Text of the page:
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UCCE Sonoma County

Highly Pathogenic Avian Influenza (HPAI)

The following is compiled from USDA & CDFA fact sheets about HPAI:

What is Avian Influenza?

Avian Influenza (AI), commonly called the bird flu, is a disease found among a wide variety of birds. AI viruses can infect chickens, turkeys, pheasants, quail, ducks, geese and guinea fowl, as well as a wide variety of other birds, including migratory waterfowl.

The strains that have recently been found in the U.S. have not been found to affect humans.

AI viruses can be classified into low and high pathogenicity forms based on the severity of the illness they cause in poultry. Most strains are classified as low pathogenicity AI (LPAI) and cause mild clinical signs. In contrast, high pathogenicity AI (HPAI) causes a severe and extremely contagious disease.

Waterfowl are reservoirs for Avian Influenza (AI) strains. Some of these strains can be fatal to domestic poultry, yet show little to no signs in waterfowl. Because many waterfowl species migrate in the fall and spring crossing many borders, the risk of transmission of AI to backyard and commercial poultry increases during this time.

If you observe signs of illness or increased mortality, please call:

Sick Bird Hotline (866) 922-2473

Current information about AI:

Avian Influenza Updates CDFA

Avian Influenza Disease USDA

Avian Health Program CDFA

Biosecurity for Birds USDA

HPAI Factsheet (English)
HPAI Factsheet (Spanish)

Clinical Signs of AI

Clinical signs may appear as soon as 3-5 days after viral exposure. Mortality rates vary widely depending on the pathogenicity of the virus, concurrent infections and environmental stress.

Affected poultry may not show signs, but the ones that do may include any or all of the following:

avian-flu-virus-medicine-world

  • Respiratory signs (coughing and sneezing)
  • Depression
  • Sudden death

It can also manifest in other ways such as:

  • Decreased feed and water consumption
  • Decreased egg production
  • Soft or misshapen eggs
  • Swollen heads and bluish combs
  • Hemorrhages on internal organs, feet or legs
  • Diarrhea
  • Nervous disorders

BIOSECURITY

Biosecurity includes any practice that can reduce the risk of introducing disease to a premises. To be effective, biosecurity must be practiced diligently at all times, without exception, by everyone that comes in contact with the premises.

Biosecurity practices that can reduce the risk of AI transmission:

  • Permitting only essential workers and vehicles on the premises
  • Providing biosecurity training to employees
  • Do not share birds, equipment or feed with other bird owners
  • Avoid visits to other backyard flocks or poultry operations
  • Restrict access to your birds; if visitors are necessary, provide disposable coveralls, boots, and head coverings
  • Isolate new birds from your other birds for 30 days and observe them for signs of illness
  • Scrub and remove all debris from your footwear, giving particular attention to the soles, with soap and water and spray with a disinfectant
  • Consider using a disinfectant foot bath with a scrub mat at the entrance to your bird area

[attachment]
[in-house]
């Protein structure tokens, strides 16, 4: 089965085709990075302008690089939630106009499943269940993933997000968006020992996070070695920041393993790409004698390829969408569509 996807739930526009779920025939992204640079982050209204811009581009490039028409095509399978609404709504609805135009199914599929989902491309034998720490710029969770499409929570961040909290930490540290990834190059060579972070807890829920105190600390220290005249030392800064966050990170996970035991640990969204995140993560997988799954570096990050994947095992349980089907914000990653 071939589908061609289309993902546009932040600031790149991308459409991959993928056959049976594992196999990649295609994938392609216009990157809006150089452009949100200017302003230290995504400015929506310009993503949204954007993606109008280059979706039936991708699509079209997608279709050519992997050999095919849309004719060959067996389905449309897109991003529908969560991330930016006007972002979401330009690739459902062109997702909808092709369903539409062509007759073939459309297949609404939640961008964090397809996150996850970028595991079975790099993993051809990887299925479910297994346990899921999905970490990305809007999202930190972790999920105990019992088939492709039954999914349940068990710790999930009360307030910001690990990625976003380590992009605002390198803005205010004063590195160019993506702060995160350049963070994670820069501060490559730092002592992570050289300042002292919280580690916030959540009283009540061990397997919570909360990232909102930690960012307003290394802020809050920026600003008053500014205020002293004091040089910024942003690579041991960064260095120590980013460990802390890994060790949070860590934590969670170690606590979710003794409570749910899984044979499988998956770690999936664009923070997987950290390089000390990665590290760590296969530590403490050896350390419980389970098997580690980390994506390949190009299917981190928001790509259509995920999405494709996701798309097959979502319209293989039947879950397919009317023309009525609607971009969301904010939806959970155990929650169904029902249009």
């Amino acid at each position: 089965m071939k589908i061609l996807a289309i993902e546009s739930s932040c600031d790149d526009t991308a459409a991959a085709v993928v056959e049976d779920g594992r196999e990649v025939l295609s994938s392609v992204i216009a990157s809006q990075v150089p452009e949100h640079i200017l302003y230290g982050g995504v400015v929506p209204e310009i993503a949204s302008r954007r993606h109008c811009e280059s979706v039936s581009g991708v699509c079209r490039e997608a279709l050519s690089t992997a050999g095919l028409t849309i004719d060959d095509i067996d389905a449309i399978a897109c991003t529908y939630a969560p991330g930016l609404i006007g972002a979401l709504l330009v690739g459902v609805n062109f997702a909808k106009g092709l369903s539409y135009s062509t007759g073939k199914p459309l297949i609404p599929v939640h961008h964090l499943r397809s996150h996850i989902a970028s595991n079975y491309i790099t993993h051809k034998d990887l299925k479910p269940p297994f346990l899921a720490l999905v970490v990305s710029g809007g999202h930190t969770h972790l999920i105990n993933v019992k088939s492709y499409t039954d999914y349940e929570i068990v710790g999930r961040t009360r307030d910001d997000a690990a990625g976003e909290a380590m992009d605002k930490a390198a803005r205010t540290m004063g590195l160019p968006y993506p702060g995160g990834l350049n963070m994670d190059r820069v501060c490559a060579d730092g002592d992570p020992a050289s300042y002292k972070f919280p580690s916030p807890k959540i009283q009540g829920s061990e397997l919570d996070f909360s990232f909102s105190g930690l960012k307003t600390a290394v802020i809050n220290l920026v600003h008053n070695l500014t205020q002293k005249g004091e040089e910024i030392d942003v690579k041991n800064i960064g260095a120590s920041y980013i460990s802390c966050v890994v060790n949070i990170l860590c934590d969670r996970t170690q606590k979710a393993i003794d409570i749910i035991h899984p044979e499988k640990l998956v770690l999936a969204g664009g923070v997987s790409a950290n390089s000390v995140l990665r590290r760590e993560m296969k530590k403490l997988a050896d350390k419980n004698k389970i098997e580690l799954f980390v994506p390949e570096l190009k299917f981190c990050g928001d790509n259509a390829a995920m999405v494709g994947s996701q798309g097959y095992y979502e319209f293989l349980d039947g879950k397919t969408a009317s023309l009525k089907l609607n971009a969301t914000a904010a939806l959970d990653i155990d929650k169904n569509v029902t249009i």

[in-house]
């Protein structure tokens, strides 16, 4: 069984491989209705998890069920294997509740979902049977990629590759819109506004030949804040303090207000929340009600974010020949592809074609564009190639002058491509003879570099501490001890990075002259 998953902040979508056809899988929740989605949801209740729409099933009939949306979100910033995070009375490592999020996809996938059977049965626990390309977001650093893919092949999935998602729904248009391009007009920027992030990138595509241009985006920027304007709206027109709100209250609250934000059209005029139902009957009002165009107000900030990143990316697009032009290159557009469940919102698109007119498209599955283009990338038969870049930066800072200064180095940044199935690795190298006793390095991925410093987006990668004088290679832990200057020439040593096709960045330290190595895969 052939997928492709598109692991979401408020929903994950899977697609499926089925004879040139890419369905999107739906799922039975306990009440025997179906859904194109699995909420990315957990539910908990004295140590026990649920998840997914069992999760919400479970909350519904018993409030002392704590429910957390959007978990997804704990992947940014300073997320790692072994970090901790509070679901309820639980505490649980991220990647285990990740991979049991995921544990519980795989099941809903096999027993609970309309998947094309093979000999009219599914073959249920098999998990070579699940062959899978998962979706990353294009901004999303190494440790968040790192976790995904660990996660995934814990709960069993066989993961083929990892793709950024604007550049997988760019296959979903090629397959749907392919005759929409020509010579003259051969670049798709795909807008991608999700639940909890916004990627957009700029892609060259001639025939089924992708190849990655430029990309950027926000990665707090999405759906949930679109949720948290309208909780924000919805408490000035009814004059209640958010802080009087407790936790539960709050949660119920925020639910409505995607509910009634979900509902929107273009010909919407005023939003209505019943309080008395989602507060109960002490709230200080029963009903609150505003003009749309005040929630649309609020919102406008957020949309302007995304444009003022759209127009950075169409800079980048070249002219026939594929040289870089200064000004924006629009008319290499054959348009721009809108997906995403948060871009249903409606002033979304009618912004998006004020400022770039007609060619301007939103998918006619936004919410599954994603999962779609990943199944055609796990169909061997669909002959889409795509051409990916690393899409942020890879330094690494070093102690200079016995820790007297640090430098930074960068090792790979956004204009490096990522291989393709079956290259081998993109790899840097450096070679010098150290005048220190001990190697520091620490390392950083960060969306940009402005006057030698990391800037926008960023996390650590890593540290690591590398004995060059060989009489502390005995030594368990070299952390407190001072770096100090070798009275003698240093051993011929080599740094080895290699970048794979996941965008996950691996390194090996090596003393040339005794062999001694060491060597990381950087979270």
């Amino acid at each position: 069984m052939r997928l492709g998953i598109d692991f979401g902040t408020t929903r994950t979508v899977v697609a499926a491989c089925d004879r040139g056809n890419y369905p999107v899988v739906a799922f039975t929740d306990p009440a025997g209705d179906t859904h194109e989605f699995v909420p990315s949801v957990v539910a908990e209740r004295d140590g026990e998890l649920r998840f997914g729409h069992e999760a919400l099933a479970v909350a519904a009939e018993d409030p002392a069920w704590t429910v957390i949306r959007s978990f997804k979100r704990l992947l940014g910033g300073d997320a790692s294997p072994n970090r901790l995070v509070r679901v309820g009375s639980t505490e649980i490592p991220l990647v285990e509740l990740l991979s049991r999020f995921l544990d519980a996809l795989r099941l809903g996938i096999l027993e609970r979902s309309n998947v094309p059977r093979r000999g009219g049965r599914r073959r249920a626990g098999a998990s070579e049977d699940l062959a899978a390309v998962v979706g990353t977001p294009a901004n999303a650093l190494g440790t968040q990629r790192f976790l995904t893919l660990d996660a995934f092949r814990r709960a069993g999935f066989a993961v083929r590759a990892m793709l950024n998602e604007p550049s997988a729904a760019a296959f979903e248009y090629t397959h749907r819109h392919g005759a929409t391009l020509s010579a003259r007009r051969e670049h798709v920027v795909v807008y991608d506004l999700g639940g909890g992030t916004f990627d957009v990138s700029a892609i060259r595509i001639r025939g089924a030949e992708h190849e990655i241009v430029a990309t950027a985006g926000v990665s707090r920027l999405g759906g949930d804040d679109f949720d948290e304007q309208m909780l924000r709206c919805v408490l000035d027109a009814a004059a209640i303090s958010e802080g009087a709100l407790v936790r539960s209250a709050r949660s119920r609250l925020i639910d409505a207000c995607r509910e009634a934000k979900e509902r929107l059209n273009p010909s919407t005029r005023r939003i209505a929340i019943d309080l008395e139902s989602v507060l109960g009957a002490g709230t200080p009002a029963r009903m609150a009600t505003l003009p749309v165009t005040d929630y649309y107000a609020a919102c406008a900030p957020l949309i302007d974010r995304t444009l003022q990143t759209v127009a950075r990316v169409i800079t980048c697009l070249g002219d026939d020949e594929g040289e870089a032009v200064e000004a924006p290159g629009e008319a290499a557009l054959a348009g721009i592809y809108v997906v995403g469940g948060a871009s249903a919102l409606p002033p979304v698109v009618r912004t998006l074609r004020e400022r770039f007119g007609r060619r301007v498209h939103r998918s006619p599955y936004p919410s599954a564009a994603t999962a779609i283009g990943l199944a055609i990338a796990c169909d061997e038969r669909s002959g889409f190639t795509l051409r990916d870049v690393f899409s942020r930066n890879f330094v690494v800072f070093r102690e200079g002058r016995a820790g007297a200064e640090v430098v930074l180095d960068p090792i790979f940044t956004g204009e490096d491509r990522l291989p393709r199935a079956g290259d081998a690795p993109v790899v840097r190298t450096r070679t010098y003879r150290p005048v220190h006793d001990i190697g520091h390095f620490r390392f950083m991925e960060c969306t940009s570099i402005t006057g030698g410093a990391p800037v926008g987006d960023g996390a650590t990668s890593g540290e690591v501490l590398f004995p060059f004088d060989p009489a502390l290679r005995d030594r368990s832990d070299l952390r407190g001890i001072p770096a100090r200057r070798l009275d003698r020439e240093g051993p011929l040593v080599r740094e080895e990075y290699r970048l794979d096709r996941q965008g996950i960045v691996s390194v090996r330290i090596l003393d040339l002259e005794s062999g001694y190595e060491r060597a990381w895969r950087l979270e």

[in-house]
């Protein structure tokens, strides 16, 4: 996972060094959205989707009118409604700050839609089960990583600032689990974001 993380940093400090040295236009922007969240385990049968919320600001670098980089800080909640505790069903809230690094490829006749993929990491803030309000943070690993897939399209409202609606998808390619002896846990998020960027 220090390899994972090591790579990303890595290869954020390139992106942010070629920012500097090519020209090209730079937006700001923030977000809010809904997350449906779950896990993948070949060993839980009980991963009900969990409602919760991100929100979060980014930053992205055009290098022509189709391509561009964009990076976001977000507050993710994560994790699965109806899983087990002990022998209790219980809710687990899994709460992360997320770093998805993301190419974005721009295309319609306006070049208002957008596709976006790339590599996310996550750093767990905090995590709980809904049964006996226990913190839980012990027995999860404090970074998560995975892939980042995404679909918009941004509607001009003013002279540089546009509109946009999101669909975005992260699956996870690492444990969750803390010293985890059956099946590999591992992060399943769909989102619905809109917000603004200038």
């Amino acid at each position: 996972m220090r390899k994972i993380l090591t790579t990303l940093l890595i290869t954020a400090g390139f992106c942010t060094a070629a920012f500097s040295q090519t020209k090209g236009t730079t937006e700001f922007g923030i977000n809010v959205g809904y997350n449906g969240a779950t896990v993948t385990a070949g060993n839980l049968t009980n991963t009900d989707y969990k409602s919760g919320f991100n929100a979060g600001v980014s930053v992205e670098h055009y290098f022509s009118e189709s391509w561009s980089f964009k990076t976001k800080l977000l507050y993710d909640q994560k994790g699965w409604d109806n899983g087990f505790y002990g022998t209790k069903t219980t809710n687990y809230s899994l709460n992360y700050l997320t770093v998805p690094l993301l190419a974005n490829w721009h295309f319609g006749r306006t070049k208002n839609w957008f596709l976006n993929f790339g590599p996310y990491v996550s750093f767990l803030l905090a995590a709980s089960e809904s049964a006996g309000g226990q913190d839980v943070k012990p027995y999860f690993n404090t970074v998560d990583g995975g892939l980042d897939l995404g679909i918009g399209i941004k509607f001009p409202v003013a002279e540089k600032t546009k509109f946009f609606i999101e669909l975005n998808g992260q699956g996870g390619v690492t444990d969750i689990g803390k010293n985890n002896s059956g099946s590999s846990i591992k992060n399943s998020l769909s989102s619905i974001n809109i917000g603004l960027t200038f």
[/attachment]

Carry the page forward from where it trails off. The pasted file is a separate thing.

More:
• Thoroughly clean and disinfect (C&D) vehicles and equipment entering or leaving the premises
  • Protect flocks from exposure to wild birds, rodents and insects
  • Control movement associated with the disposal of mortality, litter and manure

Highly Pathogenic Avian Influenza has been recently found in migrating waterfowl in the Pacific Flyway and associated backyard/commercial poultry flocks. It is critical for poultry owners to keep their birds from having contact with waterfowl and wild birds. Here are some tips:

  • Discourage waterfowl from using ponds on your property
  • Avoid on-farm traffic patterns that cross waterways
  • Keep poultry confined in houses and/or enclose an exercise area with netting
  • Avoid use of water that comes from sources where waterfowl may congregate during migration
  • Producers and employees should avoid waterfowl hunting during migration; otherwise, ensure clothing, footwear, vehicles, etc. used during hunts are laundered and/or disinfected

Necropsy Services for Poultry Owners

Veterinarians and owners of commercial and backyard poultry are encouraged to submit sick or recently dead birds for necropsy (postmortem) examination.

    • Backyard flocks up to 1,000 birds: 
      • Standard diagnostic work for one or two birds per submission is performed at low cost to the owner if delivered by mail, shipping and handling costs are at the owner’s expense
    • Commercial operations (flocks of >1,000) the fee is $120 for 1-8 birds on the same day, refer to Commercial Poultry Submission Guidelines for Postmortem Evaluation

  • Carcass(es) must be kept cold (in a cooler or equivalent do NOT freeze). Refer to Packaging Guidelines.
  • Submission form must be included at time of submission. The submission form includes guidelines and shipping instructions. Complete either the Backyard Flock or Commercial Poultry form as applicable.
  • This program assists with the State’s surveillance program to monitor and detect immediate threats of disease.
  • The Information obtained from the diagnostic work is invaluable for monitoring the spread of disease.
 
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